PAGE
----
The name "summer squash" (Cucurbita pepo) encompasses a large group of cultivars divided into four basic types: crookneck, zucchini, straightneck and patty-pan squash. All are prized for their vigorous growth and sweet, tender fruit, which typically arrive two months after planting. Summer squash require relatively little hands-on maintenance or care to bear fruit, although they must be grown under suitable conditions to ensure their good health and a bountiful harvest.
Temperature and Planting
Summer squash is a warm season crop, requiring temperatures between 65 and 75 degrees Fahrenheit to grow and bear fruit. Most grow rapidly and will reach maturity in 40 to 50 days, although some zucchini cultivars can take up to 60 days to mature. In cooler climates, start summer squash seeds indoors three to four weeks before the last spring frost. In warmer areas, sow seeds directly in the garden after all frost danger has passed. Whether direct-sowing or transplanting, wait to plant until the soil has warmed to 60 degrees Fahrenheit in the top 6 inches.
Full sun exposure and loamy, fast-draining soil are required when growing summer squash. A mildly acid soil pH between 5.8 to 6.5 is best, although they will also tolerate neutral soil with a pH up to 7.5 with no problem. Select a planting site with at least 48 inches of space for each plant and plant in small hills, if possible. Amend heavy or poor soil with a 2- to 4-inch layer of compost worked into the top 12 to 15 inches. After planting, spread a 2- to 3-inch layer of mulch between the summer squash plants to conserve soil moisture. Use grass clippings, pine needles or other lightweight material.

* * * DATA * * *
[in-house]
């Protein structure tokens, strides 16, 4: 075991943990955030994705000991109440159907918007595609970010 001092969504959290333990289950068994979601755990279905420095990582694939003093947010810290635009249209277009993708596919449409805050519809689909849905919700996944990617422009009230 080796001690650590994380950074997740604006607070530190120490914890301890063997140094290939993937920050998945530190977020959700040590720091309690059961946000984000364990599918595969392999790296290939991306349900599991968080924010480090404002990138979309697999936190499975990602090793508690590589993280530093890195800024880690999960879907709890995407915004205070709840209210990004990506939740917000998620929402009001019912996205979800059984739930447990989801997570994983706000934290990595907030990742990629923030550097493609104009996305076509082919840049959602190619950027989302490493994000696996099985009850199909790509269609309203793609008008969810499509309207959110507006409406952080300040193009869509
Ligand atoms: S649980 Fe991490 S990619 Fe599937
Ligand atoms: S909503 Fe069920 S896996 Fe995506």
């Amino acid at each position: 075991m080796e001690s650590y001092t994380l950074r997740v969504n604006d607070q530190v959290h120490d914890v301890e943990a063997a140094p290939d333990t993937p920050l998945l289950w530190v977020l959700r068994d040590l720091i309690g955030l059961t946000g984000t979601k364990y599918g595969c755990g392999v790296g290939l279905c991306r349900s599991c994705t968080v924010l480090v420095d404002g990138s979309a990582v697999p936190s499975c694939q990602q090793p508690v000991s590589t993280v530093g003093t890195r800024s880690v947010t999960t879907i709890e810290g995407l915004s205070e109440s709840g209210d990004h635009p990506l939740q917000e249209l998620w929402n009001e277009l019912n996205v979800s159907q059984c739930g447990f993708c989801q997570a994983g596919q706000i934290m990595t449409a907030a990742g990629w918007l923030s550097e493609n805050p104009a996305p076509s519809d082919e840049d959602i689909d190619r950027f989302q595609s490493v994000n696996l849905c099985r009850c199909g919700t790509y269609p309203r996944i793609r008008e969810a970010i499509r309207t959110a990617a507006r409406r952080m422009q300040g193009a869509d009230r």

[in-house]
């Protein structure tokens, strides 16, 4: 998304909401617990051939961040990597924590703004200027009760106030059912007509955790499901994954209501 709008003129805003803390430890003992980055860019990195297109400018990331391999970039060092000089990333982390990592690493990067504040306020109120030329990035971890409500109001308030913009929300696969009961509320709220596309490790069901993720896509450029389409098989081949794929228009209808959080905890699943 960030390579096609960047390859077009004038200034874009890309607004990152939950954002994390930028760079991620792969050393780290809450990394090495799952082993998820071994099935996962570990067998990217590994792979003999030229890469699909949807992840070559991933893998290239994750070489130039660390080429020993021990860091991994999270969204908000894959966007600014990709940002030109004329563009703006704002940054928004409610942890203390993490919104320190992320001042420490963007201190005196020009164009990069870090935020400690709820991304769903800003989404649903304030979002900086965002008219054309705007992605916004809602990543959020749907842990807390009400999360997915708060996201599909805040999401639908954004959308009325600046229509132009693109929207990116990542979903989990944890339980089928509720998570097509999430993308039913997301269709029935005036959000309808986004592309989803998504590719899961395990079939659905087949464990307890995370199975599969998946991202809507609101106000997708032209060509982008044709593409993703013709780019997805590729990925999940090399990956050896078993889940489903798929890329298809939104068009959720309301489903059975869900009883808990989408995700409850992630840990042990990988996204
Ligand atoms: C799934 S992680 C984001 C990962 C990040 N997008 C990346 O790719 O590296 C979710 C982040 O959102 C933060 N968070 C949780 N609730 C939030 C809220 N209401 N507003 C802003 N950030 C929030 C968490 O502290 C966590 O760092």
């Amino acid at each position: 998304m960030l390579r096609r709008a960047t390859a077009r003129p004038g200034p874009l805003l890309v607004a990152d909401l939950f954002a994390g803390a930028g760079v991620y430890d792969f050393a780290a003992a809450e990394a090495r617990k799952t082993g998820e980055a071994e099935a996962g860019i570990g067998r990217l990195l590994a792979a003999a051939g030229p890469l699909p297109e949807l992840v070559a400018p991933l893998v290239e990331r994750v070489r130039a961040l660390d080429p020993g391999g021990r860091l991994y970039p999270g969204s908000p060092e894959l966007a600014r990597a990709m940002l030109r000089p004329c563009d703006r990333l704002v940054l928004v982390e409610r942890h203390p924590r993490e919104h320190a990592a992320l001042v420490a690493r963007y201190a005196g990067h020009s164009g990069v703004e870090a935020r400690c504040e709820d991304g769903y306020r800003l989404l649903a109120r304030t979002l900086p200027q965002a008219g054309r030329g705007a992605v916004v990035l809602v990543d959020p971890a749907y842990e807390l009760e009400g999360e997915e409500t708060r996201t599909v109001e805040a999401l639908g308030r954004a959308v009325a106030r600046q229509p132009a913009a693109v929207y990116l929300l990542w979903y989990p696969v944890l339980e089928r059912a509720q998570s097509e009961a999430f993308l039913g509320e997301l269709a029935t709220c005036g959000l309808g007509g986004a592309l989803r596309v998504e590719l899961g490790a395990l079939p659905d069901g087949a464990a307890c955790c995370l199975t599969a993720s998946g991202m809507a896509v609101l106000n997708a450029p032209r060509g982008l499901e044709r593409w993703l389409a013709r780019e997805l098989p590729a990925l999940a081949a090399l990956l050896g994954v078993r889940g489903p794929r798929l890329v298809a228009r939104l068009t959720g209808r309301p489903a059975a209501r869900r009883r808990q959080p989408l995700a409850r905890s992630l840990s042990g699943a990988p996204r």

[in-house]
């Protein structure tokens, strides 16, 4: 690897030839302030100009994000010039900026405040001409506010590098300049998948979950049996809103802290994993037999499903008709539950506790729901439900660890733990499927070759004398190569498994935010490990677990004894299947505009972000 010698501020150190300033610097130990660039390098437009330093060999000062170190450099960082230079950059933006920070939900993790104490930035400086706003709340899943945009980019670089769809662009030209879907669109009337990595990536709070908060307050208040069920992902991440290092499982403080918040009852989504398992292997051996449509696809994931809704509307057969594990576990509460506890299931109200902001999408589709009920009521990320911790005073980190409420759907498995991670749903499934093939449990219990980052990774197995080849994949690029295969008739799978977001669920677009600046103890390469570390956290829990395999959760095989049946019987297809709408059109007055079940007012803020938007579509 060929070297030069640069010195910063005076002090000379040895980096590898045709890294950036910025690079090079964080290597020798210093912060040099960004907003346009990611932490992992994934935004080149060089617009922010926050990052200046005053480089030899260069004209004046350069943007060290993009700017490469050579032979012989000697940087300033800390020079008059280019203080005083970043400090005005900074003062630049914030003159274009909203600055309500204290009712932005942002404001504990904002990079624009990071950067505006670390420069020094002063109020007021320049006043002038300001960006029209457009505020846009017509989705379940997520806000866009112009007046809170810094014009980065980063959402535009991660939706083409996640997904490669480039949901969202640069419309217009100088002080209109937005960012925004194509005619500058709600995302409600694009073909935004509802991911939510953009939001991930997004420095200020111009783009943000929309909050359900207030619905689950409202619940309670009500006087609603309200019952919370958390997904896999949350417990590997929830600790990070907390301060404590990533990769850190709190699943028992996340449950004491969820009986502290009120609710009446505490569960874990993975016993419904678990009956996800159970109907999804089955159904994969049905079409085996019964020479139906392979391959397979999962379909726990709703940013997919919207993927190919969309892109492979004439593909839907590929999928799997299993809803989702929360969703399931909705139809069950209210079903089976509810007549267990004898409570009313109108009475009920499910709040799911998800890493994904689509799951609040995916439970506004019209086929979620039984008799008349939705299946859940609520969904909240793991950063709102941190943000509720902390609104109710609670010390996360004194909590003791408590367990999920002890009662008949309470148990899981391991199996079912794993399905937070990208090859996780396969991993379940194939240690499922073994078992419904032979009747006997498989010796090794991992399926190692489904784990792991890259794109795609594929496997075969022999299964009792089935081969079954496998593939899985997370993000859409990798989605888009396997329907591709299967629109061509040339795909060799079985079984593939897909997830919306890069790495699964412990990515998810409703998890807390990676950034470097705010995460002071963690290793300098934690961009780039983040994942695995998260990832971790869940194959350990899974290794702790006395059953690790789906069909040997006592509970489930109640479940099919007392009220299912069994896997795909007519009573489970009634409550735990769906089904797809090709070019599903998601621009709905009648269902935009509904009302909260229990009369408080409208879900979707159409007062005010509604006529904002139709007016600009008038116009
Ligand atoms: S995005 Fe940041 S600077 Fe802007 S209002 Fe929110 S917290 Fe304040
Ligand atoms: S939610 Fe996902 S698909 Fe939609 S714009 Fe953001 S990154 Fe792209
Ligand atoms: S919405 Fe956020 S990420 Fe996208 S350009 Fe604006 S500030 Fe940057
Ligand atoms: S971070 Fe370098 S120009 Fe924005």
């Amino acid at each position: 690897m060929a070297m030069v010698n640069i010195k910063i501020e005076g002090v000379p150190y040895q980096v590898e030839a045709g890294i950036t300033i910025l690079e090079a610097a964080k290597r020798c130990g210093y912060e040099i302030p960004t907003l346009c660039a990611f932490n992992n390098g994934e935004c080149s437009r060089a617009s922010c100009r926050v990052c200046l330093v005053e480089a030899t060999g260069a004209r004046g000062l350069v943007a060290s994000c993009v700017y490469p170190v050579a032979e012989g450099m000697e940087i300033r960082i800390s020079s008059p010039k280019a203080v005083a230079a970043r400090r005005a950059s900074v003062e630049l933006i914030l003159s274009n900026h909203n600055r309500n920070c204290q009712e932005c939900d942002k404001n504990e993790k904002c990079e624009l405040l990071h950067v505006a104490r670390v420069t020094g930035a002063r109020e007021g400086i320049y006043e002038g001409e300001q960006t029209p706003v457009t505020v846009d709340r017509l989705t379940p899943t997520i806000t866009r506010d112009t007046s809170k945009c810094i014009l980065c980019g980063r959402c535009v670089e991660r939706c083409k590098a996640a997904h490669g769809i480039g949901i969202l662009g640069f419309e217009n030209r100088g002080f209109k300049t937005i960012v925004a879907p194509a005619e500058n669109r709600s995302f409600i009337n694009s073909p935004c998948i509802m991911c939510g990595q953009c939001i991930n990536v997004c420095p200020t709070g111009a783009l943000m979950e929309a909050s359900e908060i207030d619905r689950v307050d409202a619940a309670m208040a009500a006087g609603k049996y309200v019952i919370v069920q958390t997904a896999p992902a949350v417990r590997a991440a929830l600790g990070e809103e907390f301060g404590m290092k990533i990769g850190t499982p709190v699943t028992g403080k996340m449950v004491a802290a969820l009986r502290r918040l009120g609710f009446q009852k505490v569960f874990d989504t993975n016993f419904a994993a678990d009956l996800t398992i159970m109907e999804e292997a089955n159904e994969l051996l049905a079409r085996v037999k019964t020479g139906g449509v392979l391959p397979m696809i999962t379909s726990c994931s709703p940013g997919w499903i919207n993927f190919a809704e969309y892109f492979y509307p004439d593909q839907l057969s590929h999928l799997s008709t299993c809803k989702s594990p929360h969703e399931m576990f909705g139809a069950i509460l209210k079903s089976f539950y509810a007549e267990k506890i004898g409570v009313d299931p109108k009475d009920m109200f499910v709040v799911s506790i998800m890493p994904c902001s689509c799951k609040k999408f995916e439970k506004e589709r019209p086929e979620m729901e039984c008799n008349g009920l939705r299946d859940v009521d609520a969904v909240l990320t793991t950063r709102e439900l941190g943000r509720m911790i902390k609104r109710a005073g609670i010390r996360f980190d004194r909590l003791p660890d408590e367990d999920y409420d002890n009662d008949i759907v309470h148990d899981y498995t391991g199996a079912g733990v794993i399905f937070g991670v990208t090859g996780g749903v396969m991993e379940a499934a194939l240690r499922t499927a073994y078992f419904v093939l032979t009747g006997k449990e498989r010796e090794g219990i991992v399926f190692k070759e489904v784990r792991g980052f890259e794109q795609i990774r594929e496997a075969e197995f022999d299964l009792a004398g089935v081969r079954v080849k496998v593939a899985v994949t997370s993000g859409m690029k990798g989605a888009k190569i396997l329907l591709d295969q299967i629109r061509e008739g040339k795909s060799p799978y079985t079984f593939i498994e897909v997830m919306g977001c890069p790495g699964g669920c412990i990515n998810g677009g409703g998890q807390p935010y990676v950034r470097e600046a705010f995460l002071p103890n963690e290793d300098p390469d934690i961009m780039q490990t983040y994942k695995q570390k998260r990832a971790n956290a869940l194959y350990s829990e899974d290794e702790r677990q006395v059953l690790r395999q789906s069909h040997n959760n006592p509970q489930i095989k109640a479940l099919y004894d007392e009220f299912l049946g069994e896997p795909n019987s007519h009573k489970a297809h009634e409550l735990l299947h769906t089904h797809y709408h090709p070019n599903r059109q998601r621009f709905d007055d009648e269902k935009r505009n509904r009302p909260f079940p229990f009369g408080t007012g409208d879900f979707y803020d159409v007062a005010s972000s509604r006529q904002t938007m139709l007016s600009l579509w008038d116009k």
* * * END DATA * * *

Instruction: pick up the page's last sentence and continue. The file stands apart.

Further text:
Summer squash are relatively light feeders that will perform well without fertilizer if grown in organically rich, loamy soil. However, they may benefit from a light application of fertilizer if their growth is slow or if they develop pale foliage. Mix 1 tablespoon of high-phosphorus, 10-20-10 analysis fertilizer in 1 gallon of water and feed each plant with 1 cup of the solution at planting. Feed again roughly one month after your first harvest. Spread 20-20-20 analysis fertilizer around the base of the plants at a rate of 1 pound per 100 square feet of area, which is roughly 1 to 2 tablespoons of fertilizer per plant. Apply the fertilizer to moist soil and avoid getting it on the plant's foliage or stems.
Soil moisture impacts the productivity of summer squash plants, as well as the quality of their fruit. Too little watering causes bitterness in summer squash and misshapen fruit, while too much water can cause disease. Provide 1 inch of water every five to seven days, running water at the base of the plant until the soil feels very moist in the top 6 inches. Let the soil dry out 1 inch below the surface between waterings. Avoid frequent, light watering because it encourages shallow root growth, which makes the plants less equipped to withstand heat and drought.
- Clemson Cooperative Extension: Summer Squash
- National Gardening Association: Squash
- University of Arkansas Division of Agriculture: Summer Squash
- Mother Earth News: All About Growing Summer Squash
- University of California Department of Agriculture and Natural Resources: Summer Squash Production in California
- University of California Cooperative Extension: Summer Squash
- Alabama Cooperative Extension Service: Guide to Commercial Summer Squash Production